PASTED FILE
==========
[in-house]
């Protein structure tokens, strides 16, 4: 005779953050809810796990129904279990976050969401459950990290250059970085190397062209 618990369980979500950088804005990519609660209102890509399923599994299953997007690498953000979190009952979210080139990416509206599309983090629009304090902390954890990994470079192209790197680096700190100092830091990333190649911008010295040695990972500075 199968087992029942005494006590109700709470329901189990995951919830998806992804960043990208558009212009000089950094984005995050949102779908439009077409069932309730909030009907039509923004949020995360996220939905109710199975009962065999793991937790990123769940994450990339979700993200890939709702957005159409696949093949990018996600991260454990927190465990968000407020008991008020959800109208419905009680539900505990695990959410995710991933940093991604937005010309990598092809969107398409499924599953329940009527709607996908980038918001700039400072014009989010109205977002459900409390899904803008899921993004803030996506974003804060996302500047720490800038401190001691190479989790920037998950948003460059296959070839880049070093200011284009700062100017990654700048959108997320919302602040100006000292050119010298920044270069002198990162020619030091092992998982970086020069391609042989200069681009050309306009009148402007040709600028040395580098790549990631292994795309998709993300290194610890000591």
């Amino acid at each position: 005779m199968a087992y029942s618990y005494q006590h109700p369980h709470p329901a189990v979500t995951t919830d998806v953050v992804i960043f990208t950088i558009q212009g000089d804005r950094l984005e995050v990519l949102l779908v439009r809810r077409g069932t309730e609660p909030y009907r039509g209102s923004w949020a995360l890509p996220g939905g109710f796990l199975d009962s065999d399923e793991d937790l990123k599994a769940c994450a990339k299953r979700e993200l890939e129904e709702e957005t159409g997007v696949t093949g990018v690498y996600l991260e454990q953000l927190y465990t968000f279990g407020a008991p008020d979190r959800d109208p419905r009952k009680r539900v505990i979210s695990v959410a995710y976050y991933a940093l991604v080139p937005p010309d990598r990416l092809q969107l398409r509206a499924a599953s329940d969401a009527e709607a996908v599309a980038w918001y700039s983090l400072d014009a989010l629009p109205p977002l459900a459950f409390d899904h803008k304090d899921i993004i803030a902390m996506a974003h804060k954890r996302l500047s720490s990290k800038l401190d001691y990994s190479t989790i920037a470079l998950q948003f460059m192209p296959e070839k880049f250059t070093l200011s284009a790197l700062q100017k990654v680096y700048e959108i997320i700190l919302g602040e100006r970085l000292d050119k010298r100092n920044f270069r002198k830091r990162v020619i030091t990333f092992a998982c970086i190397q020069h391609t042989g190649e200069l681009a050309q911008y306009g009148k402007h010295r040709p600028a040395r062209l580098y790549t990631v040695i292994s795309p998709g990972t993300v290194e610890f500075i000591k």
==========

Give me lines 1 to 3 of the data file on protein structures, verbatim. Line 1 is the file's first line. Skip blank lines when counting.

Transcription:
[in-house]
């Protein structure tokens, strides 16, 4: 005779953050809810796990129904279990976050969401459950990290250059970085190397062209 618990369980979500950088804005990519609660209102890509399923599994299953997007690498953000979190009952979210080139990416509206599309983090629009304090902390954890990994470079192209790197680096700190100092830091990333190649911008010295040695990972500075 199968087992029942005494006590109700709470329901189990995951919830998806992804960043990208558009212009000089950094984005995050949102779908439009077409069932309730909030009907039509923004949020995360996220939905109710199975009962065999793991937790990123769940994450990339979700993200890939709702957005159409696949093949990018996600991260454990927190465990968000407020008991008020959800109208419905009680539900505990695990959410995710991933940093991604937005010309990598092809969107398409499924599953329940009527709607996908980038918001700039400072014009989010109205977002459900409390899904803008899921993004803030996506974003804060996302500047720490800038401190001691190479989790920037998950948003460059296959070839880049070093200011284009700062100017990654700048959108997320919302602040100006000292050119010298920044270069002198990162020619030091092992998982970086020069391609042989200069681009050309306009009148402007040709600028040395580098790549990631292994795309998709993300290194610890000591």
């Amino acid at each position: 005779m199968a087992y029942s618990y005494q006590h109700p369980h709470p329901a189990v979500t995951t919830d998806v953050v992804i960043f990208t950088i558009q212009g000089d804005r950094l984005e995050v990519l949102l779908v439009r809810r077409g069932t309730e609660p909030y009907r039509g209102s923004w949020a995360l890509p996220g939905g109710f796990l199975d009962s065999d399923e793991d937790l990123k599994a769940c994450a990339k299953r979700e993200l890939e129904e709702e957005t159409g997007v696949t093949g990018v690498y996600l991260e454990q953000l927190y465990t968000f279990g407020a008991p008020d979190r959800d109208p419905r009952k009680r539900v505990i979210s695990v959410a995710y976050y991933a940093l991604v080139p937005p010309d990598r990416l092809q969107l398409r509206a499924a599953s329940d969401a009527e709607a996908v599309a980038w918001y700039s983090l400072d014009a989010l629009p109205p977002l459900a459950f409390d899904h803008k304090d899921i993004i803030a902390m996506a974003h804060k954890r996302l500047s720490s990290k800038l401190d001691y990994s190479t989790i920037a470079l998950q948003f460059m192209p296959e070839k880049f250059t070093l200011s284009a790197l700062q100017k990654v680096y700048e959108i997320i700190l919302g602040e100006r970085l000292d050119k010298r100092n920044f270069r002198k830091r990162v020619i030091t990333f092992a998982c970086i190397q020069h391609t042989g190649e200069l681009a050309q911008y306009g009148k402007h010295r040709p600028a040395r062209l580098y790549t990631v040695i292994s795309p998709g990972t993300v290194e610890f500075i000591k």